I don’t know about you but every now and then I think that I have be able to handle and do everything on my own. Whatever the reason, I have moments where thoughts run through my head like “You should be able to do this”, “Whats wrong with you, this is easy for everyone else”, “Don’t ask for help they will think you can’t do it”…..and maybe you have felt this way too.
It’s like if I can’t be “Military Super Spouse” that I’m doing something less that what I should be able to do. Like you, I have lots on my plate, and with the preparation of launching the event portion of my business, I find myself saying “I Should be able to do this on my own” more and more.
But when I read the story about how and why geese fly in that “V-formation” I realized that I could learn a lot from these feathered creatures. They work together to reach a personal goal, and are able to reach them quicker because they have a “team” cheering them on and supporting them along the way. Geese work together, pick up the slack and lift each other up. And frankly, we could use a little more of that in this community.
As you read this story, think about how much stronger we could be if we applied these facts and lessons to our interactions with those in the military community. How would things be different in your life?
The Story of The Geese
When you see geese heading south for the winter flying along in the “V” formation, you might consider what science has discovered as to why they fly that way.
Fact: As each bird flaps its wings, it creates an “uplift” for the bird immediately following it. By flying in a “V” formation, the whole flock adds at least 71 % greater flying range than if each bird flew on its own.
Fact: Whenever a goose falls out of formation, it suddenly feels the drag and resistance of trying to go through it alone. It quickly gets back into the formation to take advantage of the ‘lifting’ power of the bird in front of it.
Lesson: If we have as much common sense as a goose, we will stay in formation and share information with those who are headed the way we want to go. We should be willing to accept their help and give our help to others. It is harder to do something alone than together!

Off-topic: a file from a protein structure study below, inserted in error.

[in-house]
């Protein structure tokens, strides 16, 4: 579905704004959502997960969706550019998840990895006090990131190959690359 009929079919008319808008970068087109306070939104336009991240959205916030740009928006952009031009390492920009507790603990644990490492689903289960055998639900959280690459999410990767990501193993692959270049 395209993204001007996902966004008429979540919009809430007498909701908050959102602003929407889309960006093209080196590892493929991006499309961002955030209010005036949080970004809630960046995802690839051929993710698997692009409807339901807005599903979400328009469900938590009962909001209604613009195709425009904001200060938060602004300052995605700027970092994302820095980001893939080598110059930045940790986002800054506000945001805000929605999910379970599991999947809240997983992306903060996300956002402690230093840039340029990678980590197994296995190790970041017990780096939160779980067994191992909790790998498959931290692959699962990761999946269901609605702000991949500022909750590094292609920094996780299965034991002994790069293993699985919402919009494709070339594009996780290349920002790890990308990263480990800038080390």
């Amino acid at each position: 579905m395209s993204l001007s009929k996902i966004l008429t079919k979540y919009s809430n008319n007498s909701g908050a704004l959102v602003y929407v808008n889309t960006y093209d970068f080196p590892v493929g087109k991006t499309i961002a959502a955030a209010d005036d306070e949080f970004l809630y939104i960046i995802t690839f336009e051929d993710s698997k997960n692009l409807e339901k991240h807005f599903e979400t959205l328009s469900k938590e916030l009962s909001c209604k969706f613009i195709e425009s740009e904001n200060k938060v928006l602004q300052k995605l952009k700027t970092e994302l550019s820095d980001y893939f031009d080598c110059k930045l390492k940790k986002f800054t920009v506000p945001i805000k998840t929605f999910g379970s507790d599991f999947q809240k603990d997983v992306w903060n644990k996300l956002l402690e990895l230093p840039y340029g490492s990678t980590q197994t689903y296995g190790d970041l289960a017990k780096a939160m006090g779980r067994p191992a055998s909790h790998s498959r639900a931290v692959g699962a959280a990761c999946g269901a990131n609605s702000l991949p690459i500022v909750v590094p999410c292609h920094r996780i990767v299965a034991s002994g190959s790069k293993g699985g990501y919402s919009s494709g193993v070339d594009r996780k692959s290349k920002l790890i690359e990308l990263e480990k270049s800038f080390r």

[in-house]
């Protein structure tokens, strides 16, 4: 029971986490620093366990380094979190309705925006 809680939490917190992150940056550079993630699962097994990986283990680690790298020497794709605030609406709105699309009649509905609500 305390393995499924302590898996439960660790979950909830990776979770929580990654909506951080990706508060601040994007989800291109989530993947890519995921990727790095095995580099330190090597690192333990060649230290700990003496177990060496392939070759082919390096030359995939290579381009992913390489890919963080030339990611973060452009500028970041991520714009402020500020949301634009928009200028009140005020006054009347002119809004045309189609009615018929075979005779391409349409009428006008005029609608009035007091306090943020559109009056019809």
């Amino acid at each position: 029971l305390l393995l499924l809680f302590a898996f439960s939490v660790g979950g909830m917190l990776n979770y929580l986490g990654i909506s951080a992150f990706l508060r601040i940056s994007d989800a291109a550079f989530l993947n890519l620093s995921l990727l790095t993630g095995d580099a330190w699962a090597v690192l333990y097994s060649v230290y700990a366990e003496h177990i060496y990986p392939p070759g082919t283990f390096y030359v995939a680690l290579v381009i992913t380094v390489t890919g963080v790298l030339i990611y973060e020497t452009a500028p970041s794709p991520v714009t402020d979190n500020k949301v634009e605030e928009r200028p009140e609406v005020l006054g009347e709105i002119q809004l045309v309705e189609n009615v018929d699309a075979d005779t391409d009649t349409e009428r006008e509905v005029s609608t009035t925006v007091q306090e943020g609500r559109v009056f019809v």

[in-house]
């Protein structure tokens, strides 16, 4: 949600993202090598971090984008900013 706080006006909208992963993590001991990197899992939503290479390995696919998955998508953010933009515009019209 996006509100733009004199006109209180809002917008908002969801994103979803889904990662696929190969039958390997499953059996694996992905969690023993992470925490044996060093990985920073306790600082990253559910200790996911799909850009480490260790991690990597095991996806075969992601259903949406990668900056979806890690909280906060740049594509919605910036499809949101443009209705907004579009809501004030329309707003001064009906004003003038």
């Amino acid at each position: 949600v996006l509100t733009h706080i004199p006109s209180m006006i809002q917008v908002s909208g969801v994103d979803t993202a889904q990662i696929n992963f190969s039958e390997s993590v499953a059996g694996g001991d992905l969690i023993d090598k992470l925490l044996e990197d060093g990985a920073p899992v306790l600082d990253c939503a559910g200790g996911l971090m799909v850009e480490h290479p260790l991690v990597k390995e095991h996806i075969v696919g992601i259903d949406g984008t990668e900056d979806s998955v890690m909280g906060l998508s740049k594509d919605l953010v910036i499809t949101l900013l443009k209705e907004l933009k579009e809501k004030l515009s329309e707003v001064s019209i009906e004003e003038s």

Fact: When the lead goose gets tired, it rotates back into the formation. Another goose takes over and flies to the point position.
Lesson: It is sensible to take turns to do the hard and demanding tasks. It pays to share leadership. As with geese, people are interdependent on each other’s skills, capabilities, and unique arrangements of gifts, talents, or resources.
Fact: The geese flying in formation honk from behind to encourage those up front to keep up their speed.
Lesson: We need to make sure our honking is encouraging – Words of support and inspiration help energize those on the front line, helping them to keep pace in spite of the day-to-day pressures and fatigue. In groups where there is encouragement, the production is much greater.
Fact: When a goose gets sick, wounded, or shot down, two other geese will drop out of formation with that goose and follow it down to lend help and protection.
Lesson: People who are part of a team and share a common direction as well as a sense of community can get where they are going more quickly and easily because they are traveling on the thrust of one another and lift each other up along the way.
Fact: They stay with the fallen goose until it dies or is able to fly again. Then, they launch out on their own, or with another formation to catch up with their flock.
Lesson: If we have the sense of a goose, we will stand by our colleagues and each other in difficult times as well as in good ! The next time you see a formation of geese, remember …
It is a REWARD, a CHALLENGE and a PRIVILEGE to be a CONTRIBUTING MEMBER of a TEAM!
I just love this philosophy and how it applies to everyday life. Wouldn’t we accomplish more, get farther and have a lot more fun along the way if we did like the geese and flew together toward our destination?
Military spouses are resilient, but we are also a gaggle that thinks we “should” be able to do it on our own. We worry about what others might think if we are “sick or weak”, we stress about what could happen if we get too tired, and we wonder if someone will really pick up the slack or just let us fall out.
We’re tough and we are strong but in being all these things, we miss out on the magic of being part of a team. A team that is encouraging, supportive and helps us soar. A team that shares our passion and helps us along the way.
I believe that if military spouses learned the “Geese Lessons” and applied them to our lives, we would be able to accomplish so much more. We’d create an unstoppable force and create real change allowing every one of us to reach new heights.
I’d love to be like the geese, wouldn’t you?